Dev possible while curbing pollution

Says WB senior director emphasising use of modern technology
Karin Erika Kemper

Rapid and unplanned urbanisation is affecting the quality of life in the capital as it is facing severe pollution due to the urban sprawl.

For controlling pollution, drastic measures have to be taken, said Karin Erika Kemper, senior director for the Environment and Natural Resources (ENR) Global Practice at the World Bank.

Air pollution has a direct effect on human health. In addition, the country is losing one percent (around Tk 20,000 crore) of the gross domestic product (GDP) every year due to air pollution, she added, citing a recent ongoing WB study on Bangladesh. 

“In Dhaka, one can see the haze and can feel the air pollution,” she said during an interview last week while visiting the country.

She said pollution affects on various levels. The poor are the worst sufferers.

Pollution also affects the competitiveness of a country, she said. When a company or an industry takes a decision about investing somewhere, it looks at the environmental aspects including air and river quality.

So, it is both health and competitiveness of the country that are affected, she added.

After nine years, Karin, who has many years of experience in working for World Bank's environment programme in Bangladesh, revisited the country.

This time around, she said she noticed more vehicles on the streets and a lot of urbanisation going on in the capital.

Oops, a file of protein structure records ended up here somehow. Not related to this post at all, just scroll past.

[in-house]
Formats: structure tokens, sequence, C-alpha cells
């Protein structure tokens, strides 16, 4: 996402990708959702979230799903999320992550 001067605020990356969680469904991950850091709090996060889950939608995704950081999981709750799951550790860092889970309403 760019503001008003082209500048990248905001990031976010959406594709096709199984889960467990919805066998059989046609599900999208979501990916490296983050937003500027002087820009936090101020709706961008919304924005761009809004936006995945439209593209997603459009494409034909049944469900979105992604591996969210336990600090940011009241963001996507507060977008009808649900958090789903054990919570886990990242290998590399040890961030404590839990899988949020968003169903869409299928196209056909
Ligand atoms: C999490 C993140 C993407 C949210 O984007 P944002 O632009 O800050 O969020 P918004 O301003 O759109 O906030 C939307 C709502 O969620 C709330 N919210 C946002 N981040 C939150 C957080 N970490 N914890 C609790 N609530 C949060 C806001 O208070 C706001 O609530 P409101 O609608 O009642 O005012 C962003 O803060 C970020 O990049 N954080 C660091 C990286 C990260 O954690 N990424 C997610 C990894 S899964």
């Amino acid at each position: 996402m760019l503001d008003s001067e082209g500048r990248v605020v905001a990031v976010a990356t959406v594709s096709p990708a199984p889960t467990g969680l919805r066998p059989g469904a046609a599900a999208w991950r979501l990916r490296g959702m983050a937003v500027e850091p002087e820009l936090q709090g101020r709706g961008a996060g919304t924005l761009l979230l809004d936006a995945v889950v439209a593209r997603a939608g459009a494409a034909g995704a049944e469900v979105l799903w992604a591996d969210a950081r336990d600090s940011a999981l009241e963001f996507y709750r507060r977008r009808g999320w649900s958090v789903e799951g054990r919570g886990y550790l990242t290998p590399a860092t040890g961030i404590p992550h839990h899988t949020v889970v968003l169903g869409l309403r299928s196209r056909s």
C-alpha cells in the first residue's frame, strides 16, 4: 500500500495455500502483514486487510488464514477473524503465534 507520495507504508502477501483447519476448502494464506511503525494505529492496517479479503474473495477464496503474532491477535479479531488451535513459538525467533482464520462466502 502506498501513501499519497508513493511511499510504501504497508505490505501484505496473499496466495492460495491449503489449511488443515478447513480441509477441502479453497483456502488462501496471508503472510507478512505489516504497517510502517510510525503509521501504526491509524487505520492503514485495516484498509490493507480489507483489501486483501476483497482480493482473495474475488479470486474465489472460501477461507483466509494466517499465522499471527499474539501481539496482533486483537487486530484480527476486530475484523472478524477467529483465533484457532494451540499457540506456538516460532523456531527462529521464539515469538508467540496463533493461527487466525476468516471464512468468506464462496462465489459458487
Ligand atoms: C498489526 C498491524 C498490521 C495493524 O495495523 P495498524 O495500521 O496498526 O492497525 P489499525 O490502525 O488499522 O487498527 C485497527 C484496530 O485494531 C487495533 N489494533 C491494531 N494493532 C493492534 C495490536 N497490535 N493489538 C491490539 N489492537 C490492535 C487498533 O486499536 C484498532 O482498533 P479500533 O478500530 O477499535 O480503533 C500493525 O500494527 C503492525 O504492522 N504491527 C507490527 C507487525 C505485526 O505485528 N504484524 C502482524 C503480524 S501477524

All these are a sign of economic growth. But time taken for going from one place to another has increased drastically than what was before, she said. Now it has become much more intense.

While talking about economic growth and sustainable environment, Karin said Bangladesh needs to escalate its economic growth to bring poor people out of poverty. But at the same time, the government needs to focus on controlling pollution.

When asked, how it is possible to make a balance between escalations of economic growth and slowing down the environment degradation, she said, “It's possible by using modern technology.”

“We have seen that a number of countries and mega cities have managed their pollution and they have continued growing,” she said. She gave an example saying, she just came to Dhaka after attending the World's Sustainable Development Forum in New Delhi, India. There were discussions, for instance, on how Japan took drastic measures in Tokyo to curb pollution.

“And we all know Japan has continued growing a lot while curbing their air pollution,” she said.

Also, Mexico City took clear measures against air pollution, and yet Mexico's GDP continued to grow.

In Dhaka's case, during winter, around 58 percent of the pollution comes from brick kilns. So, making decisions regarding those and enforcing those will be vital. Using new technology in the brick kilns industry should be an important policy decision for Dhaka, she said.

Another example of using new technology will be cleaner vehicles.